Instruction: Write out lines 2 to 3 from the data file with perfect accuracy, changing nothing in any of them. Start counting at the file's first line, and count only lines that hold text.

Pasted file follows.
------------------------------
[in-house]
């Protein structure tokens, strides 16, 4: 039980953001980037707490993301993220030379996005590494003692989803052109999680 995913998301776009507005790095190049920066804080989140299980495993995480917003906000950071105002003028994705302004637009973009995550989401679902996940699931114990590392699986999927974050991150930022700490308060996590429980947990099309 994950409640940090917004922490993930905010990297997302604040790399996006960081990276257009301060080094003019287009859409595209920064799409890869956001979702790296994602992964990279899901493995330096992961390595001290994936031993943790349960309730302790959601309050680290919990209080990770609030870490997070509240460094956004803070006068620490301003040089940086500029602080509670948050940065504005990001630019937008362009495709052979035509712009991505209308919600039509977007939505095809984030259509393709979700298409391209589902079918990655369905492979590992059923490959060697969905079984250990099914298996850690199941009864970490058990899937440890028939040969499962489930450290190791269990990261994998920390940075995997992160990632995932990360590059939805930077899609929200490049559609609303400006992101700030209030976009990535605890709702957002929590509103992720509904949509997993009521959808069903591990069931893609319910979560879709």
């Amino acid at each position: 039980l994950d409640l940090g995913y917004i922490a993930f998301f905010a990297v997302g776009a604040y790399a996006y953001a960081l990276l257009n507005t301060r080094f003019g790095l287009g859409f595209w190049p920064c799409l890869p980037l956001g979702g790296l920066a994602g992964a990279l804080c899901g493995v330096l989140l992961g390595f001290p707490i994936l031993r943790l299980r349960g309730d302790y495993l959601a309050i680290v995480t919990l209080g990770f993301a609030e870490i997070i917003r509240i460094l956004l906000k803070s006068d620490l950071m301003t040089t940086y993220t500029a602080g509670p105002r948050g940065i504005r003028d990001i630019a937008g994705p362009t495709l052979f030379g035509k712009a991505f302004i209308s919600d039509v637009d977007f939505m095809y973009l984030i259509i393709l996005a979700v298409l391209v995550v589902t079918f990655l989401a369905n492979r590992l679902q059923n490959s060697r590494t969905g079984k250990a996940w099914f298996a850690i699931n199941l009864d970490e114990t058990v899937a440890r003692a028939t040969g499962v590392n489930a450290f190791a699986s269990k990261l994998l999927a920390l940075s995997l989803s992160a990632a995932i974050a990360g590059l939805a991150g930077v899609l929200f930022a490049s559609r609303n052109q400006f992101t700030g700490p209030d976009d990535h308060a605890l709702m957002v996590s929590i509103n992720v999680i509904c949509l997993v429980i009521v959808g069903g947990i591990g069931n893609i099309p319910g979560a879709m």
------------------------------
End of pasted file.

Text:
């Protein structure tokens, strides 16, 4: 039980953001980037707490993301993220030379996005590494003692989803052109999680 995913998301776009507005790095190049920066804080989140299980495993995480917003906000950071105002003028994705302004637009973009995550989401679902996940699931114990590392699986999927974050991150930022700490308060996590429980947990099309 994950409640940090917004922490993930905010990297997302604040790399996006960081990276257009301060080094003019287009859409595209920064799409890869956001979702790296994602992964990279899901493995330096992961390595001290994936031993943790349960309730302790959601309050680290919990209080990770609030870490997070509240460094956004803070006068620490301003040089940086500029602080509670948050940065504005990001630019937008362009495709052979035509712009991505209308919600039509977007939505095809984030259509393709979700298409391209589902079918990655369905492979590992059923490959060697969905079984250990099914298996850690199941009864970490058990899937440890028939040969499962489930450290190791269990990261994998920390940075995997992160990632995932990360590059939805930077899609929200490049559609609303400006992101700030209030976009990535605890709702957002929590509103992720509904949509997993009521959808069903591990069931893609319910979560879709």
């Amino acid at each position: 039980l994950d409640l940090g995913y917004i922490a993930f998301f905010a990297v997302g776009a604040y790399a996006y953001a960081l990276l257009n507005t301060r080094f003019g790095l287009g859409f595209w190049p920064c799409l890869p980037l956001g979702g790296l920066a994602g992964a990279l804080c899901g493995v330096l989140l992961g390595f001290p707490i994936l031993r943790l299980r349960g309730d302790y495993l959601a309050i680290v995480t919990l209080g990770f993301a609030e870490i997070i917003r509240i460094l956004l906000k803070s006068d620490l950071m301003t040089t940086y993220t500029a602080g509670p105002r948050g940065i504005r003028d990001i630019a937008g994705p362009t495709l052979f030379g035509k712009a991505f302004i209308s919600d039509v637009d977007f939505m095809y973009l984030i259509i393709l996005a979700v298409l391209v995550v589902t079918f990655l989401a369905n492979r590992l679902q059923n490959s060697r590494t969905g079984k250990a996940w099914f298996a850690i699931n199941l009864d970490e114990t058990v899937a440890r003692a028939t040969g499962v590392n489930a450290f190791a699986s269990k990261l994998l999927a920390l940075s995997l989803s992160a990632a995932i974050a990360g590059l939805a991150g930077v899609l929200f930022a490049s559609r609303n052109q400006f992101t700030g700490p209030d976009d990535h308060a605890l709702m957002v996590s929590i509103n992720v999680i509904c949509l997993v429980i009521v959808g069903g947990i591990g069931n893609i099309p319910g979560a879709m």